Vintage Cream Cake Recipe
Confession time. I have a slightly weird hobby.
No I don’t race ferrets and I’m not an “Extreme Ironing” competitor, although I do fancy myself achieving quite well in a “mooing competition.”
I collect old recipes.
Some of them are quite smelly in that very well used, very old book kind of way.
I hide them around my house, some in the office and some in the laundry and I dream about a day where I will get to cook some of the weird and wonderful recipes from within their musty pages.
Some of the recipes are in magazines that are actually quite beautiful, but some of them are definitely untidy and ugly.
But they all contain a fairly interesting sense of history and story when it comes to the food we eat and the way we cook it.
I love trawling through op shops to find these treasures and one of my more interesting recent finds was a completely useless book on food and architecture. It sounds so promising right? Well it was not.
When I first started out on my blogging journey I was keen to share some of the more vintage style recipes that have been given to me or left to me and this year I am getting back to basics by finally publishing a few more of my favourites.
Todays comes courtesy of a post-it notes sized piece of old, loose paper with a handwritten family recipe on it.
“Good Cream Cake .”
It comes with very few instructions, nor does it have an explanation as to why it is called a good cream cake. But it must have been precious to have been kept for so long.
A little bit of research though suggests that this is a good solid cake for covering with fresh cream and fruit.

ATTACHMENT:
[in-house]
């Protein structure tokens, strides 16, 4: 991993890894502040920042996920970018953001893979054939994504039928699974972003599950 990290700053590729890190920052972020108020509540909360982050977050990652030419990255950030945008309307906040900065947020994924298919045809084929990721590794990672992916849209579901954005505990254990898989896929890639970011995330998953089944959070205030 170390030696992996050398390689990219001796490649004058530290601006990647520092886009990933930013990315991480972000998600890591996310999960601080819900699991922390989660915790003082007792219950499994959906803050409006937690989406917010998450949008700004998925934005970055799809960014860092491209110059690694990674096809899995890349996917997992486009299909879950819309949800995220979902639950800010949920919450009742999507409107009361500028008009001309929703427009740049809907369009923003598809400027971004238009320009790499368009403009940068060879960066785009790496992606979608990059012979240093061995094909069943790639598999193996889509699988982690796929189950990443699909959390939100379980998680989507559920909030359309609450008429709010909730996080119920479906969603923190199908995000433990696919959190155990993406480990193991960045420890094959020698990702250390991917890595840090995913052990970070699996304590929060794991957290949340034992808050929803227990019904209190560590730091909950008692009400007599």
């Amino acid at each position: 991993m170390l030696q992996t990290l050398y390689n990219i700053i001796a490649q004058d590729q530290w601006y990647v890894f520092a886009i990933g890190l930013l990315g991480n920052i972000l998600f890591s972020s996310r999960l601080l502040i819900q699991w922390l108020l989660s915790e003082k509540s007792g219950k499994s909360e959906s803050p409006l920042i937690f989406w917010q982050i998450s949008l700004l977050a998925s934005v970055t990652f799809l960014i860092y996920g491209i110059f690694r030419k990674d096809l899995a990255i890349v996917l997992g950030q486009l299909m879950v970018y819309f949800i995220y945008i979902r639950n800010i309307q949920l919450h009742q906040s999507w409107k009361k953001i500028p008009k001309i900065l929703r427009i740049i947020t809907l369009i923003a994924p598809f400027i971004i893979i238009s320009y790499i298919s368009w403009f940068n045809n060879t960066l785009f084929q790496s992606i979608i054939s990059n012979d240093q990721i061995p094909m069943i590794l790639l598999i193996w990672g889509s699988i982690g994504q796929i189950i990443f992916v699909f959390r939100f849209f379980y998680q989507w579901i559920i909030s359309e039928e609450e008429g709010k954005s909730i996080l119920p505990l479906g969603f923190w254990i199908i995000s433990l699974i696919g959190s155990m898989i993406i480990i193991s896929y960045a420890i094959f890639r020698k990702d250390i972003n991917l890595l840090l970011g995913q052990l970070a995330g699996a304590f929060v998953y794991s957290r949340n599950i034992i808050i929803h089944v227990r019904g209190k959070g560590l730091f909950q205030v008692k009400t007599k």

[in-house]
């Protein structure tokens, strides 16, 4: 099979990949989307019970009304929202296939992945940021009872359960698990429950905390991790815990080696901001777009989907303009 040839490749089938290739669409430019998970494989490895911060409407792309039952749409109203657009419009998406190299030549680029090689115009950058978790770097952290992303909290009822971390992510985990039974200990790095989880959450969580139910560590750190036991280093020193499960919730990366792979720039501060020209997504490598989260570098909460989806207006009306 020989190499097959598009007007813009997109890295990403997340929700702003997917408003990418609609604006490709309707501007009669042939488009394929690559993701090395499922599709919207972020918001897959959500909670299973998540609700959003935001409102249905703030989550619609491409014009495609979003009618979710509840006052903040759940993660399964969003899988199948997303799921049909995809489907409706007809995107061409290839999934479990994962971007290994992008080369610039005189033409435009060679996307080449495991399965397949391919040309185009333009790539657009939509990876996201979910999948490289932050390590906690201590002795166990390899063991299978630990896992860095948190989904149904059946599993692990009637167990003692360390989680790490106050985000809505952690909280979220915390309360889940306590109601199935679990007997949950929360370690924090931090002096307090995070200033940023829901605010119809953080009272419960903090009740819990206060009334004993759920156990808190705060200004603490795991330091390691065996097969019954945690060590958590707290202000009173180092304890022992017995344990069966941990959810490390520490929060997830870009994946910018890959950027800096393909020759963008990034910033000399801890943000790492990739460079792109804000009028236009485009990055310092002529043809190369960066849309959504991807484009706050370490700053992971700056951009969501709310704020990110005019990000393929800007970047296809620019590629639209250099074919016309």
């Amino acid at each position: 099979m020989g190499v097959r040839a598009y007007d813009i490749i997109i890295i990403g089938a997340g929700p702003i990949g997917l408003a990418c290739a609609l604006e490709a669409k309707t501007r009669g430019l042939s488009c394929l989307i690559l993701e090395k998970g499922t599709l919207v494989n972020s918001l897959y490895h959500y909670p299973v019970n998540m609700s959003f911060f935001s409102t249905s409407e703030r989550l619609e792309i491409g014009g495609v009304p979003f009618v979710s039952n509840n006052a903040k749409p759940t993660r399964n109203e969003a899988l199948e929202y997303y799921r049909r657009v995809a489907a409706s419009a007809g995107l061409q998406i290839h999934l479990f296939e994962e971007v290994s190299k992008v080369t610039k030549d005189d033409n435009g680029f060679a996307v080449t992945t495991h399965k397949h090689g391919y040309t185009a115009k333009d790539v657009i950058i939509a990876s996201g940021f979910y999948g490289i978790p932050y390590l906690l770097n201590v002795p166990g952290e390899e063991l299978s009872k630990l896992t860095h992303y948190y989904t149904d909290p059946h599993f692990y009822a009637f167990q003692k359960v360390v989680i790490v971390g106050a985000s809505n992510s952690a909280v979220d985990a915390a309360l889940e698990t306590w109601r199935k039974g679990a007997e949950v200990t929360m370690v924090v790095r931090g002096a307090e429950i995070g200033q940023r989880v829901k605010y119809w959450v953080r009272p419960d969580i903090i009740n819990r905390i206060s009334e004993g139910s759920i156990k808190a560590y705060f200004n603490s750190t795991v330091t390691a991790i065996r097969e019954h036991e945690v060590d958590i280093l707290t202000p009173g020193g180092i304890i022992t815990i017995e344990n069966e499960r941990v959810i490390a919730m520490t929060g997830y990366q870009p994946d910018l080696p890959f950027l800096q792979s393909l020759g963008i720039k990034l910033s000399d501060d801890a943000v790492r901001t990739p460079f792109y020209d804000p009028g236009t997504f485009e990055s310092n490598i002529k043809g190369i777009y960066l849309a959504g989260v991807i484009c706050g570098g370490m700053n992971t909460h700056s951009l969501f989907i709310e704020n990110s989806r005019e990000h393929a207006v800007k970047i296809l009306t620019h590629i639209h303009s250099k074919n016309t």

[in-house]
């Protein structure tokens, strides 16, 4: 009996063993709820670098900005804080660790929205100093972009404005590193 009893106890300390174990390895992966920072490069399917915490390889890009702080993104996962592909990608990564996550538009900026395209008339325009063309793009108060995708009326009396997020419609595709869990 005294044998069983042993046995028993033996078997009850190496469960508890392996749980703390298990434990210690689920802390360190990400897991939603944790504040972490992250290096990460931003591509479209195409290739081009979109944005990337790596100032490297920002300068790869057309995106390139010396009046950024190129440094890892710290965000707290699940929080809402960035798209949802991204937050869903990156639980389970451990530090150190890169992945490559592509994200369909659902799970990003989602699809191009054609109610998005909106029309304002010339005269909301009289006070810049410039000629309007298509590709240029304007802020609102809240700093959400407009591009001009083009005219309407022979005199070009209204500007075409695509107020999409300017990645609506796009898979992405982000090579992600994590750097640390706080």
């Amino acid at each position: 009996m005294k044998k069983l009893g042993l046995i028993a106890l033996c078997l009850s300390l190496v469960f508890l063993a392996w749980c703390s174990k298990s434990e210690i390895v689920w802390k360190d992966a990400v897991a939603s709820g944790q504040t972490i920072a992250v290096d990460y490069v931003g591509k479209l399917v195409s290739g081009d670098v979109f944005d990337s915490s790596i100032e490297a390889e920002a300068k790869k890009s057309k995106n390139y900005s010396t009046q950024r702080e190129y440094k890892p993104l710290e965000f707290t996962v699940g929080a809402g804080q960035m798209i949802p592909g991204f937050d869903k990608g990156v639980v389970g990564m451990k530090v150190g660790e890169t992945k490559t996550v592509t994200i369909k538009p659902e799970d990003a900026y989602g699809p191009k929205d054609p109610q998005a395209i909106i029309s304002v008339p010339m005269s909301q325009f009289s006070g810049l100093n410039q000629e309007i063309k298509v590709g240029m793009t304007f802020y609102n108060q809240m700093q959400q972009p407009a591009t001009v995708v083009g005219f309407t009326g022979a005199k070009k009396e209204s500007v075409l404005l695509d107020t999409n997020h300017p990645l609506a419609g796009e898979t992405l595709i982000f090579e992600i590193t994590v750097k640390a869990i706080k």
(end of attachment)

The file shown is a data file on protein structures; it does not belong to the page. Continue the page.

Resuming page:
It is definitely not a light and airy sponge, but a buttery cake with a lovely crumb. I am guessing that it was meant to look a little something like this.
I have included the original instructions, as well as my own notes from making it. I iced it and then added jam and cream like a sponge, but I think it could so with something more sturdy than that.
Cream Cake Recipe
1 small cup of sugar
1 1/2 tablespoons butter, vanilla essence
1/2 cup of milk
1 1/2 cups of flour
1 teaspoon of cream of tartar
1/2 teaspoon of soda
Bake in a brisk oven from 3/4 to 1 hour.
- I discovered very quickly that one (1) teaspoon baking powder is equivalent to 1/4 teaspoon baking soda plus 1/2 teaspoon cream of tartar, so I just used 2 teaspoons of baking powder in place of the tartar/ soda.
- There were absolutely no instructions apart from the “bake briskly for 3/4 to 1 hour” which suggests it should be cooked somewhere between 200 degrees celsius and 230. I thought this sounded way to hot so I lowered it to the standard 180 cake baking temperature. Feel free to tell me I am wrong! Perhaps I would have got a slightly higher rise out of my cake if it was in hotter?
- I also dropped the time to 40 minutes and then took the cake out. It was cooked beautifully on the inside and was starting to get a little dark on the top.
- I ended up with a fairly dense cake that tasted delicious!
- I whisked the eggs and added the dry ingredients together first. Then in with the milk, eggs and butter. Stir until smooth.
- I made a really nice icing out of icing sugar, the juice of a couple of frozen berries and raspberry tea. The tea gave it a lovely pink flavour and also a lovely, mild, fragrant flavour.
This is what I ended up with.
This was a very simple cake to make but it was also very tasty. I can imagine it would tolerate lemon or orange rind and a zesty cream cheese icing quite well. I feel like it is definitely asking for fruit of some sort on top.
So, do you know what a “cream cake” is? Can you provide me any more information on what I should do with this time honoured, simple and effective recipe?
Do you have a favourite vintage (old) recipe that has been passed down from one generation to the next?